an Edelbrock Performer RPM is a great alum. dual plane street manifold
make great power too, from just off idle, 1,500 to about 6,200rpm/wide RPM range

something in the 2-1/4" - 2-1/2" duals out the back range
don't skimp on mufflers
use with an H or X pipe about after where the trans-cross member is located
Headers ?
1-3/4" to 1-7/8" tube size for a 383 is more than plenty,
with 3" or 3-1/2" collectors
(could be a necessity depending on build/style selections & choice)
they will certainly help it breathe
"much better, maybe 10% flow across the board"
also about the same amount of, 10% more HP/TQ #s too...

the engine is just a huge air pump
what goes in
must be able to come out freely

Cylinder heads, stock or aftermarket/alum or cast iron
& what mods/machining need to be performed to have "said camshaft"
valve springs, valves, rockers, push-rods (needed for that specific camshaft)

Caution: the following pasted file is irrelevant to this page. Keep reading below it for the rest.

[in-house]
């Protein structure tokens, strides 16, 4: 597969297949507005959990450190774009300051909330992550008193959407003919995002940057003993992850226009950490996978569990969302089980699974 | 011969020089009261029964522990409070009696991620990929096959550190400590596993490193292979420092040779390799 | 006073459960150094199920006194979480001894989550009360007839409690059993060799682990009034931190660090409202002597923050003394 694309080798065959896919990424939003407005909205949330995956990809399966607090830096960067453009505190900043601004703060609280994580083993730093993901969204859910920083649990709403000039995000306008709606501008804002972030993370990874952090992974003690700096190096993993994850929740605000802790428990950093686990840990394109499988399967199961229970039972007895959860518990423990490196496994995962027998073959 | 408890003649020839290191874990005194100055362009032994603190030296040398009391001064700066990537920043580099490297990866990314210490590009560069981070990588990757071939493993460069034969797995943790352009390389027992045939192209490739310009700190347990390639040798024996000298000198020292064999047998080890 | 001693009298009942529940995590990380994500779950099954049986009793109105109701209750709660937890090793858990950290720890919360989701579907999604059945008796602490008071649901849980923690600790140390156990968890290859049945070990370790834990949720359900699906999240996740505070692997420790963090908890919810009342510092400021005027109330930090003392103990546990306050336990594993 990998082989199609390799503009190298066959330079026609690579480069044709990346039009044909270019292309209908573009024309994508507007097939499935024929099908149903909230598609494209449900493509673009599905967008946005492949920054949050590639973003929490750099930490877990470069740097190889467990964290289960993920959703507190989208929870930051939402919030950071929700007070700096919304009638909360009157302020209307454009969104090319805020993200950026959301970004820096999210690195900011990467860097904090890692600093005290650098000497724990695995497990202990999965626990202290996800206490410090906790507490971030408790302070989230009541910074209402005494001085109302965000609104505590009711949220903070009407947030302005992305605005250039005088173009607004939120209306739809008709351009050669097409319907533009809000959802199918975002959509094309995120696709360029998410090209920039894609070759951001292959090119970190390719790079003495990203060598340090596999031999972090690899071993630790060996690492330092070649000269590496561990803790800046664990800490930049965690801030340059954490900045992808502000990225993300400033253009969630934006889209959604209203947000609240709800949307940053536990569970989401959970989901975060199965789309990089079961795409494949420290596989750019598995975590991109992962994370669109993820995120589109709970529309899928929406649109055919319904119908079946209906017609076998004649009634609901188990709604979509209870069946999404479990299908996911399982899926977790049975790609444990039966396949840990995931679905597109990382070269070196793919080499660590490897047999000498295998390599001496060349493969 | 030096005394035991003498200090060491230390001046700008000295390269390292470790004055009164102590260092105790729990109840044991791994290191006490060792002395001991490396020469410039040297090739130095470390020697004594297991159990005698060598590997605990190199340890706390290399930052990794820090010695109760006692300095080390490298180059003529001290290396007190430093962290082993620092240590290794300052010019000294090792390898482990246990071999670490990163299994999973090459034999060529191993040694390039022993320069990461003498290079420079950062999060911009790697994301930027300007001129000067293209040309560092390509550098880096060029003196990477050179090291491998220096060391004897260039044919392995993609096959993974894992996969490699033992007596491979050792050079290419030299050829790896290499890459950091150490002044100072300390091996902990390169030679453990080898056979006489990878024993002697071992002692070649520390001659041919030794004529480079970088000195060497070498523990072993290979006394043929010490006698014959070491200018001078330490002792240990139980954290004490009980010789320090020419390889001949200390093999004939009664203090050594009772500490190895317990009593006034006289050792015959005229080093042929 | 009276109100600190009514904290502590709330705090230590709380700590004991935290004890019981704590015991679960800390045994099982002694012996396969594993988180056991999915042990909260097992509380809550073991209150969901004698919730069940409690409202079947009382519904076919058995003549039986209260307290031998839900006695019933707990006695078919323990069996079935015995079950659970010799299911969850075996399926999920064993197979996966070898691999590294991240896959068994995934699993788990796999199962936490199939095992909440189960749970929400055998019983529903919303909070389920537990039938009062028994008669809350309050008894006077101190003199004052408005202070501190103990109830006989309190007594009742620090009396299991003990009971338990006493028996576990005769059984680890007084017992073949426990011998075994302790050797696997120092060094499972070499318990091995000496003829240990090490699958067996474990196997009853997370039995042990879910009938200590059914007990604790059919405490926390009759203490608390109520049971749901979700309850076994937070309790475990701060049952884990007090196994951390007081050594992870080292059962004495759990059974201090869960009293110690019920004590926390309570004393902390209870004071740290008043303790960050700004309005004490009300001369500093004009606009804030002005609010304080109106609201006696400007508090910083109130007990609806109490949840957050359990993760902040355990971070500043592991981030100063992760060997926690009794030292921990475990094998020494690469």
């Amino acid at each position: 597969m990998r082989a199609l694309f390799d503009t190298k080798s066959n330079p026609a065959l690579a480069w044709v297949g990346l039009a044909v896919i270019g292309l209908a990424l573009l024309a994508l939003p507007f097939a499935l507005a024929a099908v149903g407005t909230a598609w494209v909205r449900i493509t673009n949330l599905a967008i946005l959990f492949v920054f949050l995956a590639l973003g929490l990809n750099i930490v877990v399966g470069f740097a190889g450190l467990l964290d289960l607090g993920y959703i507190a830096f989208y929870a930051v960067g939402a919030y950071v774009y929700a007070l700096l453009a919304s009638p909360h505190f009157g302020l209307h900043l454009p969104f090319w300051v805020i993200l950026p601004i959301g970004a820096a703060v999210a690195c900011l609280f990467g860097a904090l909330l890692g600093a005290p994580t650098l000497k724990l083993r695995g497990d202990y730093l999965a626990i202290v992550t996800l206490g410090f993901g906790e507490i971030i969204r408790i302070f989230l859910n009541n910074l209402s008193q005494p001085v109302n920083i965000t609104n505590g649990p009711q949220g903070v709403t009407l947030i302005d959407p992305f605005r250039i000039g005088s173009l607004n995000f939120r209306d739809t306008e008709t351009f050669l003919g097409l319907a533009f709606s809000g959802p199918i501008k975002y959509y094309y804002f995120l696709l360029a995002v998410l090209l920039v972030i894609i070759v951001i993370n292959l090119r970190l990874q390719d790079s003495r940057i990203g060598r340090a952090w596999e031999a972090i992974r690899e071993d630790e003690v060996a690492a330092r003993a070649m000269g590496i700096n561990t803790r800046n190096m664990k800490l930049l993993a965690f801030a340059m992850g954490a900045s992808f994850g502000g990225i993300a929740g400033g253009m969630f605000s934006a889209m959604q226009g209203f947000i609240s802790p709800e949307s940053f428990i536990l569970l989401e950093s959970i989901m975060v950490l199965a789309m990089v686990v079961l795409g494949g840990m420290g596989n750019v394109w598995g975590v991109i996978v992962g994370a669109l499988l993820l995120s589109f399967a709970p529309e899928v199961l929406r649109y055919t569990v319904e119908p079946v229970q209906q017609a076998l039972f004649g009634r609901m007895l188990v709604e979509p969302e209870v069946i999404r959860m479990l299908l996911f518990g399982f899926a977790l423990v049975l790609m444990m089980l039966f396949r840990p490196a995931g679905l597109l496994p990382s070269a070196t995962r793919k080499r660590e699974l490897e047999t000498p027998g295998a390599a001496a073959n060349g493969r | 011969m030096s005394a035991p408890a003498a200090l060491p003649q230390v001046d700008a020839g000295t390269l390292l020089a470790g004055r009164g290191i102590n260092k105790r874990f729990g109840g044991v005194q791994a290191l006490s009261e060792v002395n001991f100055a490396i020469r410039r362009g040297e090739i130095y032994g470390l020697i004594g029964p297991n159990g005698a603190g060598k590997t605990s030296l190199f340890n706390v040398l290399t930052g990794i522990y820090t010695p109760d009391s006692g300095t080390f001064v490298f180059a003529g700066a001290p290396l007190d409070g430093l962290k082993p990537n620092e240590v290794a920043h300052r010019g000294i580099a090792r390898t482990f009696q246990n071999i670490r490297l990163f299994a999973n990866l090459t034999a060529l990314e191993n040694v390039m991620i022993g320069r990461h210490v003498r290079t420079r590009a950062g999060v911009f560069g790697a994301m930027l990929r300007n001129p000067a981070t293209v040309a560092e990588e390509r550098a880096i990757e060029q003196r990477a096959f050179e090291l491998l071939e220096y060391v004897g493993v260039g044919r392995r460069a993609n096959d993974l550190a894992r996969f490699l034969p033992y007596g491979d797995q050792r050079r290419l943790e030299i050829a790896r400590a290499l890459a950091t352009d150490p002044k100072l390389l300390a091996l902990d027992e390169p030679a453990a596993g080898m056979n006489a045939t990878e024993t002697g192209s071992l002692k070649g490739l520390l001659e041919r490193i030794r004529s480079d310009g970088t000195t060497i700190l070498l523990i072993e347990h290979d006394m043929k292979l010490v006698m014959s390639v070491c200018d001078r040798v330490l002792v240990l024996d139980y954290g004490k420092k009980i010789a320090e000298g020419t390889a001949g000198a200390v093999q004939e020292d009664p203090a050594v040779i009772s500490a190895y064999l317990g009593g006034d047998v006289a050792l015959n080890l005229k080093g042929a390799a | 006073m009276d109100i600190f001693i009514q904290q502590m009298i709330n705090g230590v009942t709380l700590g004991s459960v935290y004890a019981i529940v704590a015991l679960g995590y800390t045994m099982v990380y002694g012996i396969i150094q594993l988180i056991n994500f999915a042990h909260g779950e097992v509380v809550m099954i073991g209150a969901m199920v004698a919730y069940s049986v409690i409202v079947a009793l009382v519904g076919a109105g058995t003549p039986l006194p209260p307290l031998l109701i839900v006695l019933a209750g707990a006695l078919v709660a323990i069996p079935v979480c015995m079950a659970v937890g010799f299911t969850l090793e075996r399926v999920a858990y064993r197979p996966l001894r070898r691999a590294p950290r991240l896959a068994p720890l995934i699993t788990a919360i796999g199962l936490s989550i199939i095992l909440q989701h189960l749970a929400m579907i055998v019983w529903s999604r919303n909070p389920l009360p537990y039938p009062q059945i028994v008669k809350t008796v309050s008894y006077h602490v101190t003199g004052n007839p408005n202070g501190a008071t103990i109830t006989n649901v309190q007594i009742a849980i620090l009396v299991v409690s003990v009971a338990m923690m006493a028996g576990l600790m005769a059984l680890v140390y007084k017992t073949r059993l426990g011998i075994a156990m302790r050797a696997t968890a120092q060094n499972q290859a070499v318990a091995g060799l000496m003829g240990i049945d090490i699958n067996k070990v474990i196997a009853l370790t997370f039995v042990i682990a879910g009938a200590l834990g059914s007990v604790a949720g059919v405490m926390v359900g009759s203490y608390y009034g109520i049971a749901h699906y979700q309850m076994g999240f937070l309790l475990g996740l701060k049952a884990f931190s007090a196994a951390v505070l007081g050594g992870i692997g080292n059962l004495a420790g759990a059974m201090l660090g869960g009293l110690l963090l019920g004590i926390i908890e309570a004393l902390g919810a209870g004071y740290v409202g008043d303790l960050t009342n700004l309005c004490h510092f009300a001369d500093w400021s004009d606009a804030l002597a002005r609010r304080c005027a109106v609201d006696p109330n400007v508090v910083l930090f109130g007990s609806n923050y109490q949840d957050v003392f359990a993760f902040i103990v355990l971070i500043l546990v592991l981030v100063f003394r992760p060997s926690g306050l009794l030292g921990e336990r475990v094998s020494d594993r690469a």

Carburation (size & style/brand) a 750cfm (or 770cfm-780cfm vacuum) is plenty
(I prefer Holley style carbs, or the new Street Demon 3 bbl, looks damn good
I'm personally not a huge fan of the Edelbrock/Webber 'Carter AFB or AVS 'knockoff carbs'
some people here/MoPar land, really love them... I'm not one of them people
a 650cfm is probably plenty, but nothing wrong with a lil' bigger
as long as it's jetted & set up correctly,
air restriction (too small of a carb) can be a huge HP killer
& IMO for mainly street driving, a vacuum secondary with an electric choke
is all you'd probably need...

Fuel pump could be another consideration,
a good quality Mechanical fuel pump is usually adequate
the fuel pump rod material too, dependending on what style of camshaft
is chosen *** a billet or roller will need a special bronze tipped rod...

or EFI (a bit more expensive & a bit more technical too)
I won't go into that here, that'd take 2 pages alone :carrot:

Good hot Ignition "system",
to help burn all that extra fuel you'll be adding
(like mentioned above)